Eurozone crisis will last until late 2013, says Draghi
European Central Bank chief accuses politicians of living in a 'fairy world'
The president of the European Central Bank yesterday demanded that EU leaders leave behind the "fairy world" and forge a banking union, while warning that the eurozone's economic and debt woes won't get better until deep into next year.
Mario Draghi was speaking as the eurozone's jobless rate hit a record 11.7 per cent in October, up from 11.6 per cent in September, amid worsening conditions in crisis-racked Spain and Italy and disturbing signs that Germany could be tipped into recession.
Despite this, Germany's politicians did at least offer the continent some breathing room by approving a bailout payment of €44bn (£32bn) for Greece by a big majority. The package, giving Greece more time to cut its debt, was approved by European finance ministers earlier in the week.
Mr Draghi warned Europe's politicians that the continent remains mired in crisis. "We have not yet emerged from the crisis," he said. "The recovery for most of the eurozone will certainly begin in the second half of 2013."
The ECB will hold its regular monthly policy meeting next week, and is widely expected to leave interest rates on hold at 0.75 per cent.
But some economists think it will cut again next year, and Mr Draghi told governments that they must act if they want to end the crisis.
He stressed that the ECB's new bond-purchase programme, dubbed Outright Monetary Transactions (OMT), has made things better for the continent's worst debtors.
Under the programme the ECB stands ready to buy potentially unlimited amounts of sovereign debt, but Spain, the leading candidate for aid, has to first ask.
However, simply announcing the plan has eased pressure on both Spain and Italy, cutting around 2 percentage points from what they pay to borrow for 10 years.
Data yesterday also showed that Spain registered a €31bn inflow of capital in September, the first time in 14 months that international investors have put in more than they have withdrawn.
Mr Draghi said: "The confidence effect of the OMT announcement has been significant, and rightly so."
But he said eurozone members must still push ahead with reforms. He said that while austerity efforts by national governments would result in a short-term contraction of economic activity, "this budgetary consolidation is inevitable".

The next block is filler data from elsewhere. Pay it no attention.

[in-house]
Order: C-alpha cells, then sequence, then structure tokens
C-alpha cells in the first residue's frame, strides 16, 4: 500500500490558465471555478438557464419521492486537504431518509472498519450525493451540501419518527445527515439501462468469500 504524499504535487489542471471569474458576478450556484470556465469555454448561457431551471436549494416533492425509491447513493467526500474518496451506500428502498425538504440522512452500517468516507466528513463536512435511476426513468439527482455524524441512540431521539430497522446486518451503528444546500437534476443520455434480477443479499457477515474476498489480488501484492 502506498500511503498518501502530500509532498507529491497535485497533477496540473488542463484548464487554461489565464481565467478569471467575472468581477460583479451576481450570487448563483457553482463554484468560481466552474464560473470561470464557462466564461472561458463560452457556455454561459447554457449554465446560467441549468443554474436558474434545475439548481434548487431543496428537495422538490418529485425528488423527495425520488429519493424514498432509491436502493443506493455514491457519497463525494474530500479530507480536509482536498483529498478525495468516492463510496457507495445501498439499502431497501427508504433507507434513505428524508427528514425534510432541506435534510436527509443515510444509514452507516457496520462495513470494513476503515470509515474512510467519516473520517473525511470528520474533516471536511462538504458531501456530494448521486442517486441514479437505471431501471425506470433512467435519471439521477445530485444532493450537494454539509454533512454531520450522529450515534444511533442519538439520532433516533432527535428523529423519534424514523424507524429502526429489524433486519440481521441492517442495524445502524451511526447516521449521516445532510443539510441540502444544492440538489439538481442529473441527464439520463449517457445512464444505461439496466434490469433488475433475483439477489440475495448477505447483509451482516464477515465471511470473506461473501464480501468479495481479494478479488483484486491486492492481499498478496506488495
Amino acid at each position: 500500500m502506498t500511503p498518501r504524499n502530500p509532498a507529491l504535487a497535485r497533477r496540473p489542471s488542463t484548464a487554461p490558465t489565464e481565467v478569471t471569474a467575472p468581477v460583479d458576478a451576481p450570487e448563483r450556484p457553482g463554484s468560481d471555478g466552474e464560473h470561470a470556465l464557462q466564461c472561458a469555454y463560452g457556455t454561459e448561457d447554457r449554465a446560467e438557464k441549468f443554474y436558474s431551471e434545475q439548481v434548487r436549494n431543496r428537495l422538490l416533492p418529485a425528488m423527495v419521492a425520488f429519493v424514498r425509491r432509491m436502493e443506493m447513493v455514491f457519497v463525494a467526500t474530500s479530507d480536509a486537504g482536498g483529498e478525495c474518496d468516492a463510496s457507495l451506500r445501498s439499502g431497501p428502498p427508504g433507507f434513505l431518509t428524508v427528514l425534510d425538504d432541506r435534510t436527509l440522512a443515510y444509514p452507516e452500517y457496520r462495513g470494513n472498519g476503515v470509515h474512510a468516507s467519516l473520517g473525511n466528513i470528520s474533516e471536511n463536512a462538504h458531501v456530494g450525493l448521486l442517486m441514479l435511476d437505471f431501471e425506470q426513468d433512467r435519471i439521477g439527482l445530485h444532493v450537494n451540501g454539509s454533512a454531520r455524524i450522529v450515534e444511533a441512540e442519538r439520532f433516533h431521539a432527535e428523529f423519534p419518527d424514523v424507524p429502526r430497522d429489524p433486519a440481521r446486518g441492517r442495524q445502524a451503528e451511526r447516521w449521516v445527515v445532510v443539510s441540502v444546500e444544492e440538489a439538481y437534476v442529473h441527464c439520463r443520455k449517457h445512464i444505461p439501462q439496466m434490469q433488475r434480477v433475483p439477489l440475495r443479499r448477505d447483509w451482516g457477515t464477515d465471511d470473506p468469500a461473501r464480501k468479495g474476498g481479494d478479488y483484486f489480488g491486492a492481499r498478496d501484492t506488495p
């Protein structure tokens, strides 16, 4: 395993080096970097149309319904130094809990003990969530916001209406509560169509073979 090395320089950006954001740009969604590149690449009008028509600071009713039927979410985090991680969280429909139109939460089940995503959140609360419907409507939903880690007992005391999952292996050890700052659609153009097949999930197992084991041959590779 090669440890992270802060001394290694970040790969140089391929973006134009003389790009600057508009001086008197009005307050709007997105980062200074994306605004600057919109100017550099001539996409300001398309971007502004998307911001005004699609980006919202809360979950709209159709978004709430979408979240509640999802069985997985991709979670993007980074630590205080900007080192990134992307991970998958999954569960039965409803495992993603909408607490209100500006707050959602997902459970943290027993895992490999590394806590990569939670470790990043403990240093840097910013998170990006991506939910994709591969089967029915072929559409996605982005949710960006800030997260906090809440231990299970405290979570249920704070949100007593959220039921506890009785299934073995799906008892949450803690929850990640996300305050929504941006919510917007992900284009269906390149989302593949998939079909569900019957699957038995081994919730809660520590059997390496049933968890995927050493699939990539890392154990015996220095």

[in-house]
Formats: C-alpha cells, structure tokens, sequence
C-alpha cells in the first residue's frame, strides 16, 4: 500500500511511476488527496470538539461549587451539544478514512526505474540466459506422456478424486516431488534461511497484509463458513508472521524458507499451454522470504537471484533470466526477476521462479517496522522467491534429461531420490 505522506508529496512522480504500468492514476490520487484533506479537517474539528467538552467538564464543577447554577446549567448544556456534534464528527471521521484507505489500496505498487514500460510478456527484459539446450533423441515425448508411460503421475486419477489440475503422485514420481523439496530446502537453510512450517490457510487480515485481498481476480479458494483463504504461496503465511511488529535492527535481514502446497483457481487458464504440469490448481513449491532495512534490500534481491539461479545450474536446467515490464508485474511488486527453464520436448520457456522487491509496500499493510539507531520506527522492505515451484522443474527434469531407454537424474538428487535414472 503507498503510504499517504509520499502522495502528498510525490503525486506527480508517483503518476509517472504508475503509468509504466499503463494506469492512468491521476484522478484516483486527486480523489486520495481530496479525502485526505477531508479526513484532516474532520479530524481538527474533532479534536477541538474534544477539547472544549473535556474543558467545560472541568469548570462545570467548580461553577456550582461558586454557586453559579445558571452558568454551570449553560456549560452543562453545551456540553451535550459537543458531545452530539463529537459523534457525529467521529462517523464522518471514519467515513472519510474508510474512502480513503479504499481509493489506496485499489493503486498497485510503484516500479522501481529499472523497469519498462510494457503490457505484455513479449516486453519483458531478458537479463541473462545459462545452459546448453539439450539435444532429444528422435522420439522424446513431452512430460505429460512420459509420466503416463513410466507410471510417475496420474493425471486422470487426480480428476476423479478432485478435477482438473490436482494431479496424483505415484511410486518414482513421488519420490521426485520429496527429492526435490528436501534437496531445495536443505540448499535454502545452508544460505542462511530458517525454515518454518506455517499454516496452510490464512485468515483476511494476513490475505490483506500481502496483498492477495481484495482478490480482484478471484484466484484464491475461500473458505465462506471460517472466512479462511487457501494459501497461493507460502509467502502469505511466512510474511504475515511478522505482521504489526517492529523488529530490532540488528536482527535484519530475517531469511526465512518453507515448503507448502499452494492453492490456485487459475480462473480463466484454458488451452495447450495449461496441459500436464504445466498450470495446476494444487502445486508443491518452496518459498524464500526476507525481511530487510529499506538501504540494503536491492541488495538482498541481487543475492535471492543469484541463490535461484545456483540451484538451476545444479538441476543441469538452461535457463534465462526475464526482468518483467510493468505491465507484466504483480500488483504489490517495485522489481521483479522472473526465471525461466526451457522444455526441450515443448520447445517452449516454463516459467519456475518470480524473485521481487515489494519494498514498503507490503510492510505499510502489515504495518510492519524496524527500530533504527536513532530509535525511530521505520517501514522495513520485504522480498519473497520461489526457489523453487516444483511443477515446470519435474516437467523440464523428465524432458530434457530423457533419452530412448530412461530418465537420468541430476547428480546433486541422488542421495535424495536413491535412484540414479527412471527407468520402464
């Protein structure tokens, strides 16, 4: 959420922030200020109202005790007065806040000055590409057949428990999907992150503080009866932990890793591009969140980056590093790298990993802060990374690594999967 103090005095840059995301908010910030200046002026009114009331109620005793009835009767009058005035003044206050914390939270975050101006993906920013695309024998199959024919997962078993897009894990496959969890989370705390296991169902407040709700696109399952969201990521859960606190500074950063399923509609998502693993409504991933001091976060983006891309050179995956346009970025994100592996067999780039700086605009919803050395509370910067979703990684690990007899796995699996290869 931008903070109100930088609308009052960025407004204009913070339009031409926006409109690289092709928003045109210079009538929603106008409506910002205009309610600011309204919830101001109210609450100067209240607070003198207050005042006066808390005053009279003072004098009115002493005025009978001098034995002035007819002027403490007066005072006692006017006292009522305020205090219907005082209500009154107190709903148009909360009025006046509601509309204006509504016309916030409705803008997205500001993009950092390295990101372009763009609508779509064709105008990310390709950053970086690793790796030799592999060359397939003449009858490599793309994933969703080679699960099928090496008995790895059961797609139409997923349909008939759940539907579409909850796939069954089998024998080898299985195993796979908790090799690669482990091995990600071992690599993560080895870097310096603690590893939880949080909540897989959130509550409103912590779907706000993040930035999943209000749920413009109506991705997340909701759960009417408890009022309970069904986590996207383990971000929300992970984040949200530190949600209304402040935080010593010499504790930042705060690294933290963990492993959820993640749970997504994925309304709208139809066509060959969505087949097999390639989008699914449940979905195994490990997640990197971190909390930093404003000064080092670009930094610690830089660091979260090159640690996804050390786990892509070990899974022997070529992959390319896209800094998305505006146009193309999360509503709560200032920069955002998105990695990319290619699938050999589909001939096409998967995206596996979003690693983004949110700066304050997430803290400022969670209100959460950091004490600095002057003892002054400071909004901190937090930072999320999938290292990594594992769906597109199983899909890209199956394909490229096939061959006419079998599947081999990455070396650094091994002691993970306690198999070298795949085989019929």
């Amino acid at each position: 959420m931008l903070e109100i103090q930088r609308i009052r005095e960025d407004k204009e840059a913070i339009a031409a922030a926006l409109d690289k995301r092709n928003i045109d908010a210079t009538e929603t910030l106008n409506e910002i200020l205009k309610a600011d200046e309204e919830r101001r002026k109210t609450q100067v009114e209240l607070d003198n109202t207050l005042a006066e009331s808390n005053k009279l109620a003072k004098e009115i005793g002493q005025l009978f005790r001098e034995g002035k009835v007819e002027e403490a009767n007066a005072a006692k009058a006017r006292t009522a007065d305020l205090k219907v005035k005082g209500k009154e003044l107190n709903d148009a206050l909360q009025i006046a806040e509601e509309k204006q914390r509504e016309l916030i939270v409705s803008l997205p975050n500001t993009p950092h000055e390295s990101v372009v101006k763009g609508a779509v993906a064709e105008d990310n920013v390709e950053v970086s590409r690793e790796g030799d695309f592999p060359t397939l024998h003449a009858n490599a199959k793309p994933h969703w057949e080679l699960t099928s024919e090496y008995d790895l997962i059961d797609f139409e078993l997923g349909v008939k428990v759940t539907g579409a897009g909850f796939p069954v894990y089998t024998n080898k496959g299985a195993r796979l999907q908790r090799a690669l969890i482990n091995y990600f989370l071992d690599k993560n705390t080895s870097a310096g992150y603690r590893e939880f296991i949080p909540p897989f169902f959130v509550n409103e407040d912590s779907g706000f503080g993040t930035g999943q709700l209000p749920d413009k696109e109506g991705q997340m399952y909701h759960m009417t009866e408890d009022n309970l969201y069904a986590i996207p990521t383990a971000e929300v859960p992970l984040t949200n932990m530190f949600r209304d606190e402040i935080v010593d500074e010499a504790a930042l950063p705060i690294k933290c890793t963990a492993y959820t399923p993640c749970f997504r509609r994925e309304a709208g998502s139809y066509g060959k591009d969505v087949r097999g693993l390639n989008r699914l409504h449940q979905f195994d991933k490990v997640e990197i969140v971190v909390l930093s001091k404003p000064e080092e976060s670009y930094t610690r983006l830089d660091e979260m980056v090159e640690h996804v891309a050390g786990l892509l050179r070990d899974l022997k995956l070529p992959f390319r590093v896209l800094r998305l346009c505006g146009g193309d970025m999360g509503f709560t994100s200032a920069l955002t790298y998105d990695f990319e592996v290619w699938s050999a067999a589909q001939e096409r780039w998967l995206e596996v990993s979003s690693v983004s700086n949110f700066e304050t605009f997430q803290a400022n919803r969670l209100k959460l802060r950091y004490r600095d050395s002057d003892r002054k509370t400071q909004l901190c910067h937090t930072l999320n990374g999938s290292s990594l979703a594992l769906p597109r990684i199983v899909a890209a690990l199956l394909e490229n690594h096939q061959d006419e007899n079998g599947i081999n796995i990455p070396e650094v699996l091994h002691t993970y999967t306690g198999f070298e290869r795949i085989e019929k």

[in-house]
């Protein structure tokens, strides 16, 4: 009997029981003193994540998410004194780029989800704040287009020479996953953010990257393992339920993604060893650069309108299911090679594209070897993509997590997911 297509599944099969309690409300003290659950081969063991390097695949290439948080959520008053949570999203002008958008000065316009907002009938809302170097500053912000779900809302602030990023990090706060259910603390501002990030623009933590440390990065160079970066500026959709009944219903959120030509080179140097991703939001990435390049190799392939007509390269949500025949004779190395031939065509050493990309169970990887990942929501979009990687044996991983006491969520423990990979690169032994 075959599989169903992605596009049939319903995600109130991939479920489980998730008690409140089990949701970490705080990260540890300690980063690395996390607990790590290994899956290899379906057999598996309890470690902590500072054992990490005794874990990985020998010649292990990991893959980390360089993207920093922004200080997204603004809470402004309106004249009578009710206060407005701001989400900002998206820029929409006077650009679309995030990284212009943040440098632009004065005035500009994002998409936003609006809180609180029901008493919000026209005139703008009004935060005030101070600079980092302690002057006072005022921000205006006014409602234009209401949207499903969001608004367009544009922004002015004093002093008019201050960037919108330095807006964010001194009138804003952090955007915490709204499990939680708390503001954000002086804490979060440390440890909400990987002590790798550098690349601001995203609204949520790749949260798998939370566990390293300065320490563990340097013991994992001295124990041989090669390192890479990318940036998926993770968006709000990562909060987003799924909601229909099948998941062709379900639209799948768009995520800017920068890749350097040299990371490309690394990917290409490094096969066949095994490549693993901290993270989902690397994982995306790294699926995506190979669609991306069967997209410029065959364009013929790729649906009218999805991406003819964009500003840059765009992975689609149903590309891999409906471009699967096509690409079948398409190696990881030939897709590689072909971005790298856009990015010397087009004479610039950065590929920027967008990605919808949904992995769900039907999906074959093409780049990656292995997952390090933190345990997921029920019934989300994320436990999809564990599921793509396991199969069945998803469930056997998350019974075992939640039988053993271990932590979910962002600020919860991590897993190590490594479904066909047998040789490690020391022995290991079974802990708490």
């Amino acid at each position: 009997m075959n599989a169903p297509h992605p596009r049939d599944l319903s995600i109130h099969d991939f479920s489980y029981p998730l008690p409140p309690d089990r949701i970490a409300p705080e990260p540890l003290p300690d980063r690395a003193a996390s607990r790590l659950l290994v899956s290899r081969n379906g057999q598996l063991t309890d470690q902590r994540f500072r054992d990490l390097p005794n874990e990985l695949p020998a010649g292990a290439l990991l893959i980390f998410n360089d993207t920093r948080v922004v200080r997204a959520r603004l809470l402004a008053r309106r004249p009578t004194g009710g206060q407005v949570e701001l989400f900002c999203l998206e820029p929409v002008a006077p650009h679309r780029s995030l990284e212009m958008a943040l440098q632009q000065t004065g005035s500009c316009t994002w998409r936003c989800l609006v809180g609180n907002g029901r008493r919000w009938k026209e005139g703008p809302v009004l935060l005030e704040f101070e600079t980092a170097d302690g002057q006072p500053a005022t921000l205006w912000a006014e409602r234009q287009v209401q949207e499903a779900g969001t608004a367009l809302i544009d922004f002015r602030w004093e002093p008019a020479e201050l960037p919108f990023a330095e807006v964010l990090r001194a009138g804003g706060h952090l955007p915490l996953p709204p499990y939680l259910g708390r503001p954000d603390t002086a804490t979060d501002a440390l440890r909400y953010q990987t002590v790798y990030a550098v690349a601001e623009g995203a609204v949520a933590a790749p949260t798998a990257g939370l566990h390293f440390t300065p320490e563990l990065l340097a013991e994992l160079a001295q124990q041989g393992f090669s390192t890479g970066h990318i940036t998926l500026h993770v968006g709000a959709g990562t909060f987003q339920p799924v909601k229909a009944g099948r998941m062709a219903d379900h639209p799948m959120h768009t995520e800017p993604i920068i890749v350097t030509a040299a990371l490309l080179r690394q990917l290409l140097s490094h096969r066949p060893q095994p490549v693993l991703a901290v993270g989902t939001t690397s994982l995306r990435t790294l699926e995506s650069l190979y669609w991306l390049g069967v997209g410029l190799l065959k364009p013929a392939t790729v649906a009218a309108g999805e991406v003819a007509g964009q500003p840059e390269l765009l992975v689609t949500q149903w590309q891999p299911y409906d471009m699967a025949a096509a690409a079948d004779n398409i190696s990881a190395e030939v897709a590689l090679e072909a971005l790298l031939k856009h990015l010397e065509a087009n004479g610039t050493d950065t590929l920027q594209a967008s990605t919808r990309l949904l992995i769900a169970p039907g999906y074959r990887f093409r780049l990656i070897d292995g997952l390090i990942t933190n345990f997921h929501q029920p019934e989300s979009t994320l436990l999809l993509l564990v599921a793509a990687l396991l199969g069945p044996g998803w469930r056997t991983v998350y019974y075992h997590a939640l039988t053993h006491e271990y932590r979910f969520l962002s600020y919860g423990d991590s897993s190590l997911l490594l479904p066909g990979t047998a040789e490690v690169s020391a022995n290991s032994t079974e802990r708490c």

The eurozone jobless rate is a persistent source of worry for policymakers, and is getting worse as public sectors around Europe contract amid austerity-driven cutbacks.
At the same time, just over half of 862 European investors, analysts and traders surveyed by Bloomberg said they thought Germany's output will shrink, and 64 per cent said they expected the eurozone's sovereign debt crisis to worsen.
The German economy grew 0.2 per cent in the third quarter, against a 0.1 per cent fall in the eurozone.
While Chancellor Angela Merkel won a thumping majority for the Greek bailout, there were 11 abstentions, while a further 100 MPs, including several from her own coalition, voted against it.
That opposition deprived Ms Merkel of her so-called "Chancellor's majority" – a politically symbolic 311 votes in favour from MPs within her own coalition which would have signalled their clear endorsement of her policies.
Greece has been given a two-year extension to its spending cuts deadline, which will prolong its overspending.
- 1 Three of Pope Francis' relatives die in Argentina car crash, including two young great-nephews
- 2 Michael Brown shooting: Amnesty International sends team within US for first time as National Guard deployed
- 3 Reading Festival 2014: Tesco branch replaces salad with Jager and potatoes for vodka as campsite opens tomorrow
- 4 Here’s the damning letter Robin Williams wrote to his Mrs Doubtfire co-star's principal after they expelled her
- 5 Ferguson protests: 90-year-old Holocaust survivor Hedy Epstein ‘arrested’ by police during St Louis demonstrations
Syria conflict: President Assad finally turns on Isis as government steps up campaign against militant strongholds
Michael Brown shooting: Amnesty International sends team within US for first time as National Guard deployed
Iraq crisis: Islamic State's message to America - 'We will drown you all in blood'
Ferguson: In the heartlands of America, a descent into madness
Celebrity Big Brother 2014: Audley Harrison meets Kellie Maloney: 'Was Kellie really the best you could come up with?'
Isis threat: Cameron wants an alliance with Iran
Crisis? What crisis? A visiting US doctor gives the NHS a rave review
Ukip MEP calls for reintroduction of death penalty on fiftieth anniversary of last deaths
Russell Brand calls for Israel boycott: Comedian urges big businesses that 'facilitate the oppression of people in Gaza' to pull funding
Michael Brown shooting: Chaos erupts on the streets of Ferguson after autopsy shows teenager was shot six times – twice in the head
World peace? These are the only 11 countries in the world that are actually free from conflict
iJobs Money & Business
£700 per day: Harrington Starr: Quantitative Developer C++, Python, STL, R, PD...
£30000 - £44000 per annum + Bonus+Benefits+Package: Harrington Starr: Web deve...
£40000 - £65000 per annum + benefits+bonus+package: Harrington Starr: Senior A...
£35000 - £45000 per annum + benefits+bonus+package: Harrington Starr: Web deve...